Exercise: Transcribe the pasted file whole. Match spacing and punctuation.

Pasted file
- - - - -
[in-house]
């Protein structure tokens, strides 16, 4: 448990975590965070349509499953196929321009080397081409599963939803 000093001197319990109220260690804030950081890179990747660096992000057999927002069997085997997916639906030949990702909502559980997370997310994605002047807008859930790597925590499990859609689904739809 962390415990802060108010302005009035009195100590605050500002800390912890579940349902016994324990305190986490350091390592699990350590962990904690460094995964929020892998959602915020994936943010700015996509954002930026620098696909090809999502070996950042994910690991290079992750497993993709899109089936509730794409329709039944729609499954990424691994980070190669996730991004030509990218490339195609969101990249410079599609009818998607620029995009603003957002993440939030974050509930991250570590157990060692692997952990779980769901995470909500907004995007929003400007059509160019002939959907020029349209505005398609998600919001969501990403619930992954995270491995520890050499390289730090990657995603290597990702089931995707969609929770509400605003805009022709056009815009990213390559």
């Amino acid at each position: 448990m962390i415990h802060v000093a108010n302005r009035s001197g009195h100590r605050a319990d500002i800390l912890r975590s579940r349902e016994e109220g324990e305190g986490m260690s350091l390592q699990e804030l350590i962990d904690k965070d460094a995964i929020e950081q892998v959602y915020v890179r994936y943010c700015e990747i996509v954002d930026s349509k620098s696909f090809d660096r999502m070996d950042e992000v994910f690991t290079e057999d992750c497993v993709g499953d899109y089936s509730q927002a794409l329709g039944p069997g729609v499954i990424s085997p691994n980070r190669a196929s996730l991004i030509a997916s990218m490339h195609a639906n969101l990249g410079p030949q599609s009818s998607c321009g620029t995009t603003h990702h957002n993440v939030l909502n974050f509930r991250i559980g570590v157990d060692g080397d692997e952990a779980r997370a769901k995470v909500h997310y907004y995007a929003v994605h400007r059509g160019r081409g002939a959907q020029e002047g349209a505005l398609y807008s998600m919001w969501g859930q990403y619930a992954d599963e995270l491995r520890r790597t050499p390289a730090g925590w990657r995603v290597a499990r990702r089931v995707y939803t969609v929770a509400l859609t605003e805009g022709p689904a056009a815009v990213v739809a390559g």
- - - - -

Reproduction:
[in-house]
């Protein structure tokens, strides 16, 4: 448990975590965070349509499953196929321009080397081409599963939803 000093001197319990109220260690804030950081890179990747660096992000057999927002069997085997997916639906030949990702909502559980997370997310994605002047807008859930790597925590499990859609689904739809 962390415990802060108010302005009035009195100590605050500002800390912890579940349902016994324990305190986490350091390592699990350590962990904690460094995964929020892998959602915020994936943010700015996509954002930026620098696909090809999502070996950042994910690991290079992750497993993709899109089936509730794409329709039944729609499954990424691994980070190669996730991004030509990218490339195609969101990249410079599609009818998607620029995009603003957002993440939030974050509930991250570590157990060692692997952990779980769901995470909500907004995007929003400007059509160019002939959907020029349209505005398609998600919001969501990403619930992954995270491995520890050499390289730090990657995603290597990702089931995707969609929770509400605003805009022709056009815009990213390559």
């Amino acid at each position: 448990m962390i415990h802060v000093a108010n302005r009035s001197g009195h100590r605050a319990d500002i800390l912890r975590s579940r349902e016994e109220g324990e305190g986490m260690s350091l390592q699990e804030l350590i962990d904690k965070d460094a995964i929020e950081q892998v959602y915020v890179r994936y943010c700015e990747i996509v954002d930026s349509k620098s696909f090809d660096r999502m070996d950042e992000v994910f690991t290079e057999d992750c497993v993709g499953d899109y089936s509730q927002a794409l329709g039944p069997g729609v499954i990424s085997p691994n980070r190669a196929s996730l991004i030509a997916s990218m490339h195609a639906n969101l990249g410079p030949q599609s009818s998607c321009g620029t995009t603003h990702h957002n993440v939030l909502n974050f509930r991250i559980g570590v157990d060692g080397d692997e952990a779980r997370a769901k995470v909500h997310y907004y995007a929003v994605h400007r059509g160019r081409g002939a959907q020029e002047g349209a505005l398609y807008s998600m919001w969501g859930q990403y619930a992954d599963e995270l491995r520890r790597t050499p390289a730090g925590w990657r995603v290597a499990r990702r089931v995707y939803t969609v929770a509400l859609t605003e805009g022709p689904a056009a815009v990213v739809a390559g």